Pandemic preparedness

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One very real threat to the survival of our species is an outbreak of a disease that is as deadly as ebola and as contagious as the common cold. Such an outbreak could happen at any time, whether caused by transmission from animals, a mutation of an existing virus like influenza, or a maliciously engineered virus.

We must be ready to respond rapidly with a two-pronged defense: epidemiological and medical. Emerging decentralized technologies can aid both of these to create a very effective planetary immune system.

We dealt with such a threat in 2003: SARS. SARS 11px-Wikipedia_logo.jpg was very easily communicable and fatal in 9.6% of cases [1]. It was contained so successfully that only 8096 people were infected before it was eliminated from the human population. The containment was not high-tech; the main strategy was to detect and isolate all suspected cases of the disease, walling in the virus before it could spread.

Smallpox was hunted off the face of the Earth by a heroic, concerted effort of 150,000 UN doctors tracking and isolating every case of smallpox. This was done in 1977 without digital communication or data-gathering technologies. With modern communications, we can do this much more quickly by gathering information from the victims themselves and their families and neighbours, without needing to send in teams to survey areas. Open source, open content platforms — specifically Ushahidi — will allow anyone to report a case of a pandemic and will map out the occurrences. In the event of a pandemic, this will allow us to know exactly where a virus is, rapidly alerting us to new outbreaks, and enabling us to quarantine those areas to contain the virus. This simple, user-generated way of tracking information may well save the human race. Odd though it may seem, one of the key factors that will determine our species' survival in the event of such a pandemic is how much we have spread Internet access to different people in different parts of the globe.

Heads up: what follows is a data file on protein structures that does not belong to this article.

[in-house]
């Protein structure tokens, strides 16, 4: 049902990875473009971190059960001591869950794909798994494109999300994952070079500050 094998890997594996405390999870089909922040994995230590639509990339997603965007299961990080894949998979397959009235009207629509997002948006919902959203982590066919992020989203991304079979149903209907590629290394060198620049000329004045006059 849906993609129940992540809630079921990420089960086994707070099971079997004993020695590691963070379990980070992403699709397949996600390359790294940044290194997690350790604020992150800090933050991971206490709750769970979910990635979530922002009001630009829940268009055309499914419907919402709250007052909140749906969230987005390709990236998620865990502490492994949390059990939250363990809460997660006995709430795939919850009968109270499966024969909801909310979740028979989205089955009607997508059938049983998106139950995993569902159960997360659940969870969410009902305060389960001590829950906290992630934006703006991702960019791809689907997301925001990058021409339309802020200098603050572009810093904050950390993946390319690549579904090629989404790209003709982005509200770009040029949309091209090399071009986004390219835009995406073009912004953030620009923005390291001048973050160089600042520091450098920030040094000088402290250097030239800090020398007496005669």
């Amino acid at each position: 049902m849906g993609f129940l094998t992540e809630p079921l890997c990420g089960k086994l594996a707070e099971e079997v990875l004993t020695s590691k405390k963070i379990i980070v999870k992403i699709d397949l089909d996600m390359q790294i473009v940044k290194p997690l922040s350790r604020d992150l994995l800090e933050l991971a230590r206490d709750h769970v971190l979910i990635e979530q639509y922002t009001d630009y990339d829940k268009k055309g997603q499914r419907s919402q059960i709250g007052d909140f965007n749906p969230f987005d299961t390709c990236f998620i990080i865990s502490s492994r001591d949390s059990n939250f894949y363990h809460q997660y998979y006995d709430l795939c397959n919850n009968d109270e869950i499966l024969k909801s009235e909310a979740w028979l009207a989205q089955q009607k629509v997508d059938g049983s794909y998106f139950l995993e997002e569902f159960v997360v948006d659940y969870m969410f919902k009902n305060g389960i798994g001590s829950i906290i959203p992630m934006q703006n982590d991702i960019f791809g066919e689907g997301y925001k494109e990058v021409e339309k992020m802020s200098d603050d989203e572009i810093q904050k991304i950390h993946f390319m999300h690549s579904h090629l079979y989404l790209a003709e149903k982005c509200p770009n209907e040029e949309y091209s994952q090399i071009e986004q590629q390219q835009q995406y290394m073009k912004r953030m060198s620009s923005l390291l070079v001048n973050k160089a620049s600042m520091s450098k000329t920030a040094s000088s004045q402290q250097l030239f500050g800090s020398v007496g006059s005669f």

A 'lab-on-a-chip'. Diagnostic tools can now be miniaturized to the size of a credit card, or even to the size of a postage stamp. In the event of a pandemic, this with allow sophisticated rapid diagnosis to happen at any place, allowing for accurate tracking of the disease.
On the medical side, better, smaller, faster, cheaper scanning and genome-sequencing technologies are emerging that allow us to quickly identify diseases. We can now sequence the genome of a killer virus within days or even hours. (SARS was sequenced in 31 days, and the technology has progressed dramatically since then.) This information can be spread around the globe instantly and be used to diagnose the disease.

Rapid diagnosis and response will contain the infection, buying time to work on a cure. Sharing the genomic information of the virus globally and openly will allow many scientists to immediately start looking for a cure. A pandemic will be a uniquely motivating problem for open source scientific research. Cloud-computing approaches to rational drug design, like the DrugDiscovery@Home project, may turn out to be invaluable during such an pandemic. Millions of computers, connected by the Internet, could work on assessing potential cures for the disease.